Now, you can invoke your custom scaffolder to generate jQuery plugins from the console. There’s full tab-completion support, so developers can auto-complete not just the name of your scaffolder (jQueryPlugin), but also the names of the custom parameters it takes.

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This will generate a JavaScript source file at Scripts\jQueryPlugins\jQuery.reverseText.js, containing:

// ----
// reverseText jQuery plugin
// ----
(function ($) {
    $.fn.reverseText = function (options) {
        var allOptions = $.extend({
            // TODO: Put default option values here
        }, options);
 
        return this.each(function () {
 
            var $this = $(this);
            // TODO: Add code here to operate on $this
 
        });
    };
})(jQuery);

Once you’ve referenced this script file (e.g., by copy & pasting the example <script> tag emitted to the console), you can use your new plugin to operate on the HTML elements that match a jQuery selector, e.g.:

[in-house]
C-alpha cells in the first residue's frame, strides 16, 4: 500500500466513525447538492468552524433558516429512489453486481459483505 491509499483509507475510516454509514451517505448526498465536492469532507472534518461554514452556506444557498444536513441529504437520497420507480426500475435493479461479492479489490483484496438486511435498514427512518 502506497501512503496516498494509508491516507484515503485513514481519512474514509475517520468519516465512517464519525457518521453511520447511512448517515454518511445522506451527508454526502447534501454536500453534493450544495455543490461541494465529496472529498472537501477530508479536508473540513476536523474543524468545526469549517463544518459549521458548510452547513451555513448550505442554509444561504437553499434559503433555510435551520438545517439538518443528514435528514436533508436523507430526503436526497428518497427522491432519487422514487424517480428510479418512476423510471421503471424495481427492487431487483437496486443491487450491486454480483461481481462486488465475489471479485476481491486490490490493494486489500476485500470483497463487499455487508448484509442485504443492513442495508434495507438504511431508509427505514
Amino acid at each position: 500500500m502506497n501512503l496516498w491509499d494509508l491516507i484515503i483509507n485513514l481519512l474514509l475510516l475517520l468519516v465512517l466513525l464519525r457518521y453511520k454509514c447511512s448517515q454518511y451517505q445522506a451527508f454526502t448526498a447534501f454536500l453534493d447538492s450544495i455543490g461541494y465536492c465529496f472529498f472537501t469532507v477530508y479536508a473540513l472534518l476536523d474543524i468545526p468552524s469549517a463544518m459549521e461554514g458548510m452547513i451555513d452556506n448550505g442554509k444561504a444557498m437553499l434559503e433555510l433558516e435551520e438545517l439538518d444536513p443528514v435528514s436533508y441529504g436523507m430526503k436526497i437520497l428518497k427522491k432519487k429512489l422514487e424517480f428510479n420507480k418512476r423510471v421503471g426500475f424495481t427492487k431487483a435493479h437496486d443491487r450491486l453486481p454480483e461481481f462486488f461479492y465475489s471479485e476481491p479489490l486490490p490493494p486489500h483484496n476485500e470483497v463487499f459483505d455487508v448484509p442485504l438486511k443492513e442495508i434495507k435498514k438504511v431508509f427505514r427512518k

$(".someClass").reverseText();
A runnable example

Download the demo project, which contains the jQueryPlugin custom scaffolder. You can run it from the Package Manager console as follows:

Scaffold jQueryPlugin somePluginName             # Like this...
Scaffold jQueryPlugin somePluginName –HasOptions # ... or like this

Useful Scaffolding Cmdlets

In the preceding example, I demonstrated the use of Add-ProjectItemViaTemplate, a PowerShell cmdlet included in the core T4Scaffolding package (installed automatically when you install MvcScaffolding).

There are many other useful cmdlets included in T4Scaffolding that you can use from your custom scaffolders, for example to:

  • Render T4 templates
  • Inspect and modify files in your solution’s projects
  • Inspect and modify code elements in your classes
  • Detect primary keys and 1:many relations on entity classes
  • Interact with source control bindings
  • … or merely to pluralise words.

For a list of examples, see this wiki page on CodePlex.

Conclusion

With a bit of PowerShell-fu (or a bit of copy-paste-existing-examples-fu), you can make your own scaffolder that:

  • Takes a custom set of parameters
  • Renders a custom set of T4 templates